The Robinson Library >> Agriculture >> Plant Culture >> Field Crops

Grass is one of the largest and most varied families in the plant kingdom. Some kind of grass can be found on almost every land surface of the earth. Grasses grow in swamps and deserts; in subzero polar regions and hot tropical areas; on rocky land; and on cold, snowy mountains.

Grasses range from the short kinds found in lawns to woody, tall bamboos from which some furniture is made. Cereal grasses such as wheat, oats, barley, and corn are made into flour which is in turn made into breads, pastas, and many other food products. Most of the sugar we eat comes from a grass plant called sugar cane. Brewers and distillers use corn and barley in making alcoholic beverages. Cattle and other livestock survive on a steady diet of pasture grasses during the summer months, and on hay (dried grass) and silage (cut grasses and grains) during the winter. Paper can be made from the leaves and stems of some grasses.

Grass also beautifies the landscape and plays an important part in soil conservation. It forms an attractive surface for lawns, parks, and playgrounds. It helps to save the fertile topsoil from ersoion. Grass covers the surface of the soil, and its roots hold the soil particles together so that wind cannot easily blow the particles away and water cannot wash them away.

Grasses may be either annual or perennial. Annual grasses die at the end of the growing season, and new seed must be planted at the beginning of the next season. Perennial grasses live through the winter and grow again each year.

Grasses may be classified into six main groups: grazing and forage grasses, turfgrasses, ornamental grasses, cereals, sugar cane, and woody grasses.

Below are ten of the most commonly seen grasses (in the United States), along with information concerning how they are "used." The insets focus on the flowers of each respective grass.

Bermuda Grass (Cynodon dactylon) is used in lawns, golf courses, and pastures. It is also planted to control soil erosion. The plants have rhizomes and stolons that are from 2 inches to more than 20 feet long. The grass grows as high as 6 feet. Its blades are flat and from 1 to 6 inches long.   Little Bluestem (Andropogon scoparius) is distributed widely throughout the United States, but is most abundant in Kansas and Oklahoma. It grows from 2 to 4 feet high and has narrow flat leaves 4 to 8 inches long. The blades are green when young, but turn reddish-brown when the plant matures.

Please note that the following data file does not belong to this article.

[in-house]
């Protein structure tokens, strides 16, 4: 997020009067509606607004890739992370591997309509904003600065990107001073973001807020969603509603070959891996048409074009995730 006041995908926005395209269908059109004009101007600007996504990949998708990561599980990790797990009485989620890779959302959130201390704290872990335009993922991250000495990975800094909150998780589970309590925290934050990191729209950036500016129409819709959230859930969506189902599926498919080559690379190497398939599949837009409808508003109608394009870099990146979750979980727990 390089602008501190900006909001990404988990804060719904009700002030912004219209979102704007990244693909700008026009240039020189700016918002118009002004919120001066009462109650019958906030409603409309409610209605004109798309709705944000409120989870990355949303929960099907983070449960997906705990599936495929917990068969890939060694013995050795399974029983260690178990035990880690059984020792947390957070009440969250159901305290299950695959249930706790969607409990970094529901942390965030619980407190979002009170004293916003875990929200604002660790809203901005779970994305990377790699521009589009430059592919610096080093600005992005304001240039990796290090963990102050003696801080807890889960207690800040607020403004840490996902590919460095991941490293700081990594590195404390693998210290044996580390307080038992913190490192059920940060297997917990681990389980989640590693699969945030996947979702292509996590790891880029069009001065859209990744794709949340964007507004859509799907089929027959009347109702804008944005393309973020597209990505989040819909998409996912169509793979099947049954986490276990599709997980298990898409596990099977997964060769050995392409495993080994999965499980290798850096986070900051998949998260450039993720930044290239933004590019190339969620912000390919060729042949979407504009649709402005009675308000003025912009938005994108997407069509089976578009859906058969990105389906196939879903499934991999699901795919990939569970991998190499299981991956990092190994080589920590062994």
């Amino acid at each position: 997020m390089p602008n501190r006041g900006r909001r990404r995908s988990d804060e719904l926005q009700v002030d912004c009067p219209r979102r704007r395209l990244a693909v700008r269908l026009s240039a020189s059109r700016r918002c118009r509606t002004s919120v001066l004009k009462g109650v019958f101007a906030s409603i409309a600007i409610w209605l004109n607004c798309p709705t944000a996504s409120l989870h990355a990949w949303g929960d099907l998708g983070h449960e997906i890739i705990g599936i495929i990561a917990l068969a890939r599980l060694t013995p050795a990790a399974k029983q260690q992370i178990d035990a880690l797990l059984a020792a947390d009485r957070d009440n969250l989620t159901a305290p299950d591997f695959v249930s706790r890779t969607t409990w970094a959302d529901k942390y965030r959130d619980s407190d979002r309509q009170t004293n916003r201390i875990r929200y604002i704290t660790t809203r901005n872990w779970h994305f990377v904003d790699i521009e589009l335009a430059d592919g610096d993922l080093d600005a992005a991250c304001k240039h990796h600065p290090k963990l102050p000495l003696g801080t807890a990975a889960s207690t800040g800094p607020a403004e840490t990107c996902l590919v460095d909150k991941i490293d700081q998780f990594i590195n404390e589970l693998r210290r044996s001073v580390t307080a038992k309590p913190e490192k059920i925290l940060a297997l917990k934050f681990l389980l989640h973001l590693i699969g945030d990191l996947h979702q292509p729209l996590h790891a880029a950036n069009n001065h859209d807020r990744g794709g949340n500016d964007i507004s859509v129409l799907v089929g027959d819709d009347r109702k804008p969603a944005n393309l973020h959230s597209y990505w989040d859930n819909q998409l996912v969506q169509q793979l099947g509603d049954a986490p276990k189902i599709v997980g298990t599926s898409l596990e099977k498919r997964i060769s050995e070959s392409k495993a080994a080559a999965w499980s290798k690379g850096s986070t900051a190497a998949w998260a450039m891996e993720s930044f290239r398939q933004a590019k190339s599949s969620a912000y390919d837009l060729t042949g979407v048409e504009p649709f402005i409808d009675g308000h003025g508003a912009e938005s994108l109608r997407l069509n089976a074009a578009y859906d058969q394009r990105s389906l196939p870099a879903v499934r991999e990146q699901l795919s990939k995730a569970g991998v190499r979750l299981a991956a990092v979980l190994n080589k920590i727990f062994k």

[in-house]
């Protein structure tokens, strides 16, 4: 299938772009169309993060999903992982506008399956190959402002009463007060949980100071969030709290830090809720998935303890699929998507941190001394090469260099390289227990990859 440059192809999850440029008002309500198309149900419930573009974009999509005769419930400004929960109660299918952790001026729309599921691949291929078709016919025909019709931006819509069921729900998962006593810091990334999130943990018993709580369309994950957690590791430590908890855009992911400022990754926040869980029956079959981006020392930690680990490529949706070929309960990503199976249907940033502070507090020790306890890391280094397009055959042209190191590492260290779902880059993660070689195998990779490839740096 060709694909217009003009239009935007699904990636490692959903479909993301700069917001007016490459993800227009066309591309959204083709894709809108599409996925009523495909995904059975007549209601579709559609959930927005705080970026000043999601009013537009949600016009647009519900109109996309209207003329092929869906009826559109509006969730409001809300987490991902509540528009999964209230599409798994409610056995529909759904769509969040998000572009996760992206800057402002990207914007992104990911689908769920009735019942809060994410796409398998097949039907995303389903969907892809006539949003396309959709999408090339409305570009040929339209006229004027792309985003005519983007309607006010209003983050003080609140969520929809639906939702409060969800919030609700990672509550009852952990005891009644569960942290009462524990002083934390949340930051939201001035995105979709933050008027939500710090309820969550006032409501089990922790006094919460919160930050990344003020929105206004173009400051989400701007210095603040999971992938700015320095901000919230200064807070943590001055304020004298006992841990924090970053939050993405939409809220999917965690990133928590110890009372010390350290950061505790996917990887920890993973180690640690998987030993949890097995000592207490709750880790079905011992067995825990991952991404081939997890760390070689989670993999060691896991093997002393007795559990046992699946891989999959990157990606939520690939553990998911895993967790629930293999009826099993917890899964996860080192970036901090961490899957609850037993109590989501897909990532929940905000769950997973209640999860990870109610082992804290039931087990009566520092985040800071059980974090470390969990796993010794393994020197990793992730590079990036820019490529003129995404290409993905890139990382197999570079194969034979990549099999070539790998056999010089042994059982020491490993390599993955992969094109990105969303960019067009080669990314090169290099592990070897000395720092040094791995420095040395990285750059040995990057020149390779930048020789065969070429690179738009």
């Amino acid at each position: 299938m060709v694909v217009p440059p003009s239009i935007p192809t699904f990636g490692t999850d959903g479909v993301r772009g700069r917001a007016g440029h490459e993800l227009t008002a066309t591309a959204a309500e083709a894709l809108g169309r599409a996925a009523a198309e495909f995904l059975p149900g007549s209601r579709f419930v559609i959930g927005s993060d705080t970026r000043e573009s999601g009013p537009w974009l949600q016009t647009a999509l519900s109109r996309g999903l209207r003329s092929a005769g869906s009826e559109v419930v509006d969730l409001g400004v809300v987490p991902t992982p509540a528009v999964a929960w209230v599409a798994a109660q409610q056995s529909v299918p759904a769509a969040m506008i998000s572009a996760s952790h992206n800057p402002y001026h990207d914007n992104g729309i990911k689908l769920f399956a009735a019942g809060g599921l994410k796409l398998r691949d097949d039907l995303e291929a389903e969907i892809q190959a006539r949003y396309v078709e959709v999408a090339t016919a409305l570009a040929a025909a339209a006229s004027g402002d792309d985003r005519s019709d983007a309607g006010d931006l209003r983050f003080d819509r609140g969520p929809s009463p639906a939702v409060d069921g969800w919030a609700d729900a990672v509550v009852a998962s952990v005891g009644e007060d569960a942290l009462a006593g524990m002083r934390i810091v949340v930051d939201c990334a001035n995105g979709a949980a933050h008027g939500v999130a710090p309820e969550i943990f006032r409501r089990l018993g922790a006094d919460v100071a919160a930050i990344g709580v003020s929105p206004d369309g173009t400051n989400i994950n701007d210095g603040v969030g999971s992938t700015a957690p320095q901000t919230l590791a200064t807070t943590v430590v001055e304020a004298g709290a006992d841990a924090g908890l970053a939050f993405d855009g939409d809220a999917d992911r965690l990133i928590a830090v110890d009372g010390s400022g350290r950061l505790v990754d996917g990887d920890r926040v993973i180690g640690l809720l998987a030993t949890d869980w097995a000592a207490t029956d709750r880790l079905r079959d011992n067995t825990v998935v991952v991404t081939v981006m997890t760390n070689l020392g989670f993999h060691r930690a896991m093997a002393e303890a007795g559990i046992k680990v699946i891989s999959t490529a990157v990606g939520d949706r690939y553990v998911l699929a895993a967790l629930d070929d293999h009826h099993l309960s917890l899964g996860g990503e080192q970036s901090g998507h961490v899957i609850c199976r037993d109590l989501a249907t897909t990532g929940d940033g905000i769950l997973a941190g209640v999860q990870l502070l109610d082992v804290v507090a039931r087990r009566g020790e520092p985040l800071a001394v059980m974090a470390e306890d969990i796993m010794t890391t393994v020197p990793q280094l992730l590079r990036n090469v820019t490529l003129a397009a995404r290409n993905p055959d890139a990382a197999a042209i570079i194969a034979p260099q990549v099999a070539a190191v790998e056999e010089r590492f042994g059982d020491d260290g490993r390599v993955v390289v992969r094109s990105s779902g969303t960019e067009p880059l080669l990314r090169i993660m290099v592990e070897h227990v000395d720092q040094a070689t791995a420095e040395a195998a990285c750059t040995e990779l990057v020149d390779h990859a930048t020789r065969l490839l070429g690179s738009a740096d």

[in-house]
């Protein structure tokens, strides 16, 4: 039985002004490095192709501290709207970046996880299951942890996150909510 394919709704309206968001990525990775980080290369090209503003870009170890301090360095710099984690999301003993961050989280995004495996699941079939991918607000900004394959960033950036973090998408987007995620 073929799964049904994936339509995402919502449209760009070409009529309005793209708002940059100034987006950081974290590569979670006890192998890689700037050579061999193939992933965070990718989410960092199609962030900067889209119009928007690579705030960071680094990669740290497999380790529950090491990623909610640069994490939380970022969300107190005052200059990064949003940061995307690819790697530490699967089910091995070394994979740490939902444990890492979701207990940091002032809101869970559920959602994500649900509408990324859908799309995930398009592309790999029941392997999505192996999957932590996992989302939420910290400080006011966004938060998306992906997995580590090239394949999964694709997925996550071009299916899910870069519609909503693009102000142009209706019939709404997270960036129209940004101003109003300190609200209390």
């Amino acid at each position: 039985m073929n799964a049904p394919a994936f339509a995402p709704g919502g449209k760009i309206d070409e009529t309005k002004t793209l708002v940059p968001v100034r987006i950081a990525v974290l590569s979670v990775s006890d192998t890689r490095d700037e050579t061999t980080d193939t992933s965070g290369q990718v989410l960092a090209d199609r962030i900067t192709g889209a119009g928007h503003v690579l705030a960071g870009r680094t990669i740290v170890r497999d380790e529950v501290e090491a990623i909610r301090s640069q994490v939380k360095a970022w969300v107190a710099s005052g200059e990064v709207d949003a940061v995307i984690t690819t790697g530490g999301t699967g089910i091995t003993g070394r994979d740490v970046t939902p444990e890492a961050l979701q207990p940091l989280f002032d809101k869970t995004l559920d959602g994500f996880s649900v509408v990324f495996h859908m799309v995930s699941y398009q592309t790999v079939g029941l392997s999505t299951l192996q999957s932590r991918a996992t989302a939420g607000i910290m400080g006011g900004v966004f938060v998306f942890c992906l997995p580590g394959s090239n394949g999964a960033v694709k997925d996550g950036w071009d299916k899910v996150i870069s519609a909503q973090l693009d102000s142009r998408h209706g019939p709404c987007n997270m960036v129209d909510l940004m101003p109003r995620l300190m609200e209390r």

Blue Grama (Bouteloua gracilis) is grown for pasture with buffalo grass. It grows from 1 to 2 feet high and is very leafy at the base. It has narrow blades from 3 to 6 inches long. It is found mostly in the Great Plains.   Orchard Grass (Dactylis glomerata) is grown for hay and pasture grass. It is one of the first grasses to turn green in the spring, providing early grazing. It grows in bunches with stems 2 to 4 feet high. It can be identified by its tightly clustered flowers.
Buffalo Grass (Buchloe dactyloides) forms a thick gray-green sod and spreads by stolons. It grows from 4 to 6 inches high and can be identified by its burrlike female flower cluster. Buffalo grass is found throughout the Great Plains. It can withstand heavy grazing.   Smooth Brome (Bromus inermis) is used for hay and pasture grass. It grows from 3 to 4 feet high and is very leafy. The blades are from 6 to 12 inches long and about 1/2 inch wide. The plant has a loose, spreading flower cluster.
Crested Wheatgrass (Agropyron desertorum) is good for animal feed and lawn grass. It grows in bunches with stems from 10 to 40 inches high. The blades are about 1/4 wide and from 6 to 10 inches long. The plant has spikelike flower clusters from 2 to 3 inches long.   Sudan Grass (Sorghum vulgare sudanense) makes good hay, pasture grass, and silage because it grows fast and can withstand dry weather. It has many fine stems and grows from 4 to 7 feet high. It has many narrow blades, and its flower clusters range from 6 to 18 inches long.
Kentucky Bluegrass (Pos pratensis) is a valuable and widely grown pasture and lawn grass. It grows from 1 to 3 feet high. The tip of the blade is curved in the shape of a bow of a boat. Rhizomes spread out from the plant to start new plants.   Timothy (Phleum pratense) is an important kind of grass used for hay. It grows from 20 to 40 inches high. Its many stems make up large bunches of grass. Timothy flower clusters have a cylindrical shape.

Scientific Classification

Division Magnoliophyta
Class Liliatae
Order Cyperales
Family Gramineae


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The Robinson Library >> Agriculture >> Plant Culture >> Field Crops

This page was last updated on 01/09/2017.